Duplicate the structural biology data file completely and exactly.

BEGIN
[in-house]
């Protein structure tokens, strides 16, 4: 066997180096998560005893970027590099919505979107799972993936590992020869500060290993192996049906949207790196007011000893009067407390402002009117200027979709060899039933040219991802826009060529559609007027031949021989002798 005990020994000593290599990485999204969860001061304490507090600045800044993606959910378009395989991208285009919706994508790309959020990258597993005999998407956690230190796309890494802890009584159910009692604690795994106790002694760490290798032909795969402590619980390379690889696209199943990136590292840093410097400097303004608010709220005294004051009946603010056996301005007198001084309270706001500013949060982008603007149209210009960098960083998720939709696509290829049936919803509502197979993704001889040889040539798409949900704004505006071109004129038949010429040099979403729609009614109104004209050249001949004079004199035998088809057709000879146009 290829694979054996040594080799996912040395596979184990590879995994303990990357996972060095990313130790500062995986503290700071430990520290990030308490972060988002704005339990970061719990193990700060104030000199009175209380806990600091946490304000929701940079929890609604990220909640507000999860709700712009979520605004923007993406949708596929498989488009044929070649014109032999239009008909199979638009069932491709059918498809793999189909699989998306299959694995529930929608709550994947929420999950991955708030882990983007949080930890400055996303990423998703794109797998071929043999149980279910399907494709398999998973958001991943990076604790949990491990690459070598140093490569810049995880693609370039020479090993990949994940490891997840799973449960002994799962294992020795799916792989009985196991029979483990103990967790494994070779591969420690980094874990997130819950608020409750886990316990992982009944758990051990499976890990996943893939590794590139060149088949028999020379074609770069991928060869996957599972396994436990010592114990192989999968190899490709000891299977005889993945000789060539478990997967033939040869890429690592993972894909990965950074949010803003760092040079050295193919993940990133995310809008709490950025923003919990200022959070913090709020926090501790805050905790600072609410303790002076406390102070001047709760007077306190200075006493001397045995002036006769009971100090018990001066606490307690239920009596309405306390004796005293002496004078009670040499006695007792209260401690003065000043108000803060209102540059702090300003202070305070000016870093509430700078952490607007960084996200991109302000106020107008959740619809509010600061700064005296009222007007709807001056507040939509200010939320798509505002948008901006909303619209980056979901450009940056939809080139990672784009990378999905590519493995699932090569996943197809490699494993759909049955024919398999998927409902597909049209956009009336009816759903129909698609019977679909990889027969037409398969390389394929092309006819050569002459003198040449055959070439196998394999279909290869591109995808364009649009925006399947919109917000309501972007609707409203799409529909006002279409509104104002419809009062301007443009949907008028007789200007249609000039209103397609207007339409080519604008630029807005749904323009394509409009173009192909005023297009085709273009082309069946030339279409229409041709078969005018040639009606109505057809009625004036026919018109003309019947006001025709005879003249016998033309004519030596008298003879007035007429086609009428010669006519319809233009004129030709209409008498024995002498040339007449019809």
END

[in-house]
């Protein structure tokens, strides 16, 4: 066997180096998560005893970027590099919505979107799972993936590992020869500060290993192996049906949207790196007011000893009067407390402002009117200027979709060899039933040219991802826009060529559609007027031949021989002798 005990020994000593290599990485999204969860001061304490507090600045800044993606959910378009395989991208285009919706994508790309959020990258597993005999998407956690230190796309890494802890009584159910009692604690795994106790002694760490290798032909795969402590619980390379690889696209199943990136590292840093410097400097303004608010709220005294004051009946603010056996301005007198001084309270706001500013949060982008603007149209210009960098960083998720939709696509290829049936919803509502197979993704001889040889040539798409949900704004505006071109004129038949010429040099979403729609009614109104004209050249001949004079004199035998088809057709000879146009 290829694979054996040594080799996912040395596979184990590879995994303990990357996972060095990313130790500062995986503290700071430990520290990030308490972060988002704005339990970061719990193990700060104030000199009175209380806990600091946490304000929701940079929890609604990220909640507000999860709700712009979520605004923007993406949708596929498989488009044929070649014109032999239009008909199979638009069932491709059918498809793999189909699989998306299959694995529930929608709550994947929420999950991955708030882990983007949080930890400055996303990423998703794109797998071929043999149980279910399907494709398999998973958001991943990076604790949990491990690459070598140093490569810049995880693609370039020479090993990949994940490891997840799973449960002994799962294992020795799916792989009985196991029979483990103990967790494994070779591969420690980094874990997130819950608020409750886990316990992982009944758990051990499976890990996943893939590794590139060149088949028999020379074609770069991928060869996957599972396994436990010592114990192989999968190899490709000891299977005889993945000789060539478990997967033939040869890429690592993972894909990965950074949010803003760092040079050295193919993940990133995310809008709490950025923003919990200022959070913090709020926090501790805050905790600072609410303790002076406390102070001047709760007077306190200075006493001397045995002036006769009971100090018990001066606490307690239920009596309405306390004796005293002496004078009670040499006695007792209260401690003065000043108000803060209102540059702090300003202070305070000016870093509430700078952490607007960084996200991109302000106020107008959740619809509010600061700064005296009222007007709807001056507040939509200010939320798509505002948008901006909303619209980056979901450009940056939809080139990672784009990378999905590519493995699932090569996943197809490699494993759909049955024919398999998927409902597909049209956009009336009816759903129909698609019977679909990889027969037409398969390389394929092309006819050569002459003198040449055959070439196998394999279909290869591109995808364009649009925006399947919109917000309501972007609707409203799409529909006002279409509104104002419809009062301007443009949907008028007789200007249609000039209103397609207007339409080519604008630029807005749904323009394509409009173009192909005023297009085709273009082309069946030339279409229409041709078969005018040639009606109505057809009625004036026919018109003309019947006001025709005879003249016998033309004519030596008298003879007035007429086609009428010669006519319809233009004129030709209409008498024995002498040339007449019809």